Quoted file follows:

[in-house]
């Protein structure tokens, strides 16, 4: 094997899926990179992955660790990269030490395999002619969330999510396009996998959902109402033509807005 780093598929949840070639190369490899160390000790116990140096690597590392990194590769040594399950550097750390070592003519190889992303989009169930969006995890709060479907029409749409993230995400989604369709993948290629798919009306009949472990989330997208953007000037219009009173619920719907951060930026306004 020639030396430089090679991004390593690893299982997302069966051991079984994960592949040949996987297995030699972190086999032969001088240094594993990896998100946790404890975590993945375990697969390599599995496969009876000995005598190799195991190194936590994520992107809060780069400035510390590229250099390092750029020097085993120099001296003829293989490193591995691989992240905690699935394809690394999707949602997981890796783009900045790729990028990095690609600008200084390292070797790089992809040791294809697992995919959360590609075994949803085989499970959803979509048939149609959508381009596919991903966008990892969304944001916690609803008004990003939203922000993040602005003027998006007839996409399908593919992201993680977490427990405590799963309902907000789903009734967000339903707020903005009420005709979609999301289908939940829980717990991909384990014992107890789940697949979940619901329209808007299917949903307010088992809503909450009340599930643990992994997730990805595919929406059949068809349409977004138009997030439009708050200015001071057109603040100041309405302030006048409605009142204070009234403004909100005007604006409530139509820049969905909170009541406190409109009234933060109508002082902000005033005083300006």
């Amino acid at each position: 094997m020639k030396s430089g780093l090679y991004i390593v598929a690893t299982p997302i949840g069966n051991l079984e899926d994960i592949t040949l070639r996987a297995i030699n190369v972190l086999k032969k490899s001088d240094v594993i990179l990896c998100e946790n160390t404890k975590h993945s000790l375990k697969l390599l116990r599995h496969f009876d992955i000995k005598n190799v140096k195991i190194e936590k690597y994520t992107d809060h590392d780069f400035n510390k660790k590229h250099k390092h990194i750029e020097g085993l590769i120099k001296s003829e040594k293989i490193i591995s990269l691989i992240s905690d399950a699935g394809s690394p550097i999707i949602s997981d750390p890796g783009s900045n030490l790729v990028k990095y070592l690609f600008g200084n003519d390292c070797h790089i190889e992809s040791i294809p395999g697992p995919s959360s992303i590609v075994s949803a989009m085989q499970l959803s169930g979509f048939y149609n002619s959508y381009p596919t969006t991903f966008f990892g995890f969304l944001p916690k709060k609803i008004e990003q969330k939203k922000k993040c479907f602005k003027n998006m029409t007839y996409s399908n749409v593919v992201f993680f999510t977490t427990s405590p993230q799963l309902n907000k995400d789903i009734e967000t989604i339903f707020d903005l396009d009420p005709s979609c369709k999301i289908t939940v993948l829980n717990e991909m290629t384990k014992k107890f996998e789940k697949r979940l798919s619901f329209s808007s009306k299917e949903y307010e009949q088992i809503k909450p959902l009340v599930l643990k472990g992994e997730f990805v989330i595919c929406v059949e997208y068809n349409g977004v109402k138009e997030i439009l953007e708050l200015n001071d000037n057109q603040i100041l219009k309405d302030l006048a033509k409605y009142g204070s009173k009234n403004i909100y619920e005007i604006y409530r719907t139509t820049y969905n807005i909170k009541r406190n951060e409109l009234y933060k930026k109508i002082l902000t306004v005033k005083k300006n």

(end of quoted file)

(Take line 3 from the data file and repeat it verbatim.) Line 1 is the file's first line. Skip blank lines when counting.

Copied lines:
């Amino acid at each position: 094997m020639k030396s430089g780093l090679y991004i390593v598929a690893t299982p997302i949840g069966n051991l079984e899926d994960i592949t040949l070639r996987a297995i030699n190369v972190l086999k032969k490899s001088d240094v594993i990179l990896c998100e946790n160390t404890k975590h993945s000790l375990k697969l390599l116990r599995h496969f009876d992955i000995k005598n190799v140096k195991i190194e936590k690597y994520t992107d809060h590392d780069f400035n510390k660790k590229h250099k390092h990194i750029e020097g085993l590769i120099k001296s003829e040594k293989i490193i591995s990269l691989i992240s905690d399950a699935g394809s690394p550097i999707i949602s997981d750390p890796g783009s900045n030490l790729v990028k990095y070592l690609f600008g200084n003519d390292c070797h790089i190889e992809s040791i294809p395999g697992p995919s959360s992303i590609v075994s949803a989009m085989q499970l959803s169930g979509f048939y149609n002619s959508y381009p596919t969006t991903f966008f990892g995890f969304l944001p916690k709060k609803i008004e990003q969330k939203k922000k993040c479907f602005k003027n998006m029409t007839y996409s399908n749409v593919v992201f993680f999510t977490t427990s405590p993230q799963l309902n907000k995400d789903i009734e967000t989604i339903f707020d903005l396009d009420p005709s979609c369709k999301i289908t939940v993948l829980n717990e991909m290629t384990k014992k107890f996998e789940k697949r979940l798919s619901f329209s808007s009306k299917e949903y307010e009949q088992i809503k909450p959902l009340v599930l643990k472990g992994e997730f990805v989330i595919c929406v059949e997208y068809n349409g977004v109402k138009e997030i439009l953007e708050l200015n001071d000037n057109q603040i100041l219009k309405d302030l006048a033509k409605y009142g204070s009173k009234n403004i909100y619920e005007i604006y409530r719907t139509t820049y969905n807005i909170k009541r406190n951060e409109l009234y933060k930026k109508i002082l902000t306004v005033k005083k300006n």